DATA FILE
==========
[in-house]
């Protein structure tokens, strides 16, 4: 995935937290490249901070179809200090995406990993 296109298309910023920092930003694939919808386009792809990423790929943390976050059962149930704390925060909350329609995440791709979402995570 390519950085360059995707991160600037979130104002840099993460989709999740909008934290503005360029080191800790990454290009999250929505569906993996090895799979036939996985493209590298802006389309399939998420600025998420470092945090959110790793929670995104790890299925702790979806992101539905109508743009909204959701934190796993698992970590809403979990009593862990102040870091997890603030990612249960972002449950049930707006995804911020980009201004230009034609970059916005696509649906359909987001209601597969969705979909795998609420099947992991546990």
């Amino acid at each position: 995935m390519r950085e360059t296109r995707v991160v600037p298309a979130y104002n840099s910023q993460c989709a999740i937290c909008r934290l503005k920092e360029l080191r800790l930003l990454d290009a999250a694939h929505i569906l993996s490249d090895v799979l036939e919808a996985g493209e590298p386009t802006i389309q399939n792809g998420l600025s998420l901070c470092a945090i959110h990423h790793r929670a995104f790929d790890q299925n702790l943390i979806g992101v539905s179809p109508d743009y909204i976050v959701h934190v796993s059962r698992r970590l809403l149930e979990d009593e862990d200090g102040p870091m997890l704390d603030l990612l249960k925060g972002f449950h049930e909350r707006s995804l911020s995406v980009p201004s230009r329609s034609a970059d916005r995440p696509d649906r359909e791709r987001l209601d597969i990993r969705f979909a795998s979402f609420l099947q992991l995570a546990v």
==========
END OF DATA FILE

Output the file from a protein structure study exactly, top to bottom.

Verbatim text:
[in-house]
């Protein structure tokens, strides 16, 4: 995935937290490249901070179809200090995406990993 296109298309910023920092930003694939919808386009792809990423790929943390976050059962149930704390925060909350329609995440791709979402995570 390519950085360059995707991160600037979130104002840099993460989709999740909008934290503005360029080191800790990454290009999250929505569906993996090895799979036939996985493209590298802006389309399939998420600025998420470092945090959110790793929670995104790890299925702790979806992101539905109508743009909204959701934190796993698992970590809403979990009593862990102040870091997890603030990612249960972002449950049930707006995804911020980009201004230009034609970059916005696509649906359909987001209601597969969705979909795998609420099947992991546990």
């Amino acid at each position: 995935m390519r950085e360059t296109r995707v991160v600037p298309a979130y104002n840099s910023q993460c989709a999740i937290c909008r934290l503005k920092e360029l080191r800790l930003l990454d290009a999250a694939h929505i569906l993996s490249d090895v799979l036939e919808a996985g493209e590298p386009t802006i389309q399939n792809g998420l600025s998420l901070c470092a945090i959110h990423h790793r929670a995104f790929d790890q299925n702790l943390i979806g992101v539905s179809p109508d743009y909204i976050v959701h934190v796993s059962r698992r970590l809403l149930e979990d009593e862990d200090g102040p870091m997890l704390d603030l990612l249960k925060g972002f449950h049930e909350r707006s995804l911020s995406v980009p201004s230009r329609s034609a970059d916005r995440p696509d649906r359909e791709r987001l209601d597969i990993r969705f979909a795998s979402f609420l099947q992991l995570a546990v």